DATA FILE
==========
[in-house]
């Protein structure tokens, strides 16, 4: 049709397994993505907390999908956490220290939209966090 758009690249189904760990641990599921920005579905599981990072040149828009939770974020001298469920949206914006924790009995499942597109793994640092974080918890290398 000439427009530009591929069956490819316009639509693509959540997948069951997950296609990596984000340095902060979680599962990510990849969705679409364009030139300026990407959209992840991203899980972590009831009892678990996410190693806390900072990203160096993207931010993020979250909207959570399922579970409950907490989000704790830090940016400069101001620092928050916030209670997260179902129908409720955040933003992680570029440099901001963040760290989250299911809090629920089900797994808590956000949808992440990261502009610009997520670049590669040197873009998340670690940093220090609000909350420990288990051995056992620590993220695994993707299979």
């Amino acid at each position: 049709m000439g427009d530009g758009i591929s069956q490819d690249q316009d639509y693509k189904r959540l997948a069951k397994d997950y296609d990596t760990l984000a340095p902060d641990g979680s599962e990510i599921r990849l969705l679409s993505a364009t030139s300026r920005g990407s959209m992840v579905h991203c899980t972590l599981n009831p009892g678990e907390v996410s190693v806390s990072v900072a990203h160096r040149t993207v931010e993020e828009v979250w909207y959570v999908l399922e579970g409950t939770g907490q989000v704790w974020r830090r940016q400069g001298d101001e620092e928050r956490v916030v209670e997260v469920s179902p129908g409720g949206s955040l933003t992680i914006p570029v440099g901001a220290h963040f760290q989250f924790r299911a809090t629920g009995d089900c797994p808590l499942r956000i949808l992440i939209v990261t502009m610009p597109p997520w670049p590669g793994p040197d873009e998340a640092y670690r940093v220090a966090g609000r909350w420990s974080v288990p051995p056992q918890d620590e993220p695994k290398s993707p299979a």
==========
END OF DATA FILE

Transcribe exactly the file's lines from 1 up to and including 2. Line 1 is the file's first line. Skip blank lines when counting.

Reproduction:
[in-house]
């Protein structure tokens, strides 16, 4: 049709397994993505907390999908956490220290939209966090 758009690249189904760990641990599921920005579905599981990072040149828009939770974020001298469920949206914006924790009995499942597109793994640092974080918890290398 000439427009530009591929069956490819316009639509693509959540997948069951997950296609990596984000340095902060979680599962990510990849969705679409364009030139300026990407959209992840991203899980972590009831009892678990996410190693806390900072990203160096993207931010993020979250909207959570399922579970409950907490989000704790830090940016400069101001620092928050916030209670997260179902129908409720955040933003992680570029440099901001963040760290989250299911809090629920089900797994808590956000949808992440990261502009610009997520670049590669040197873009998340670690940093220090609000909350420990288990051995056992620590993220695994993707299979």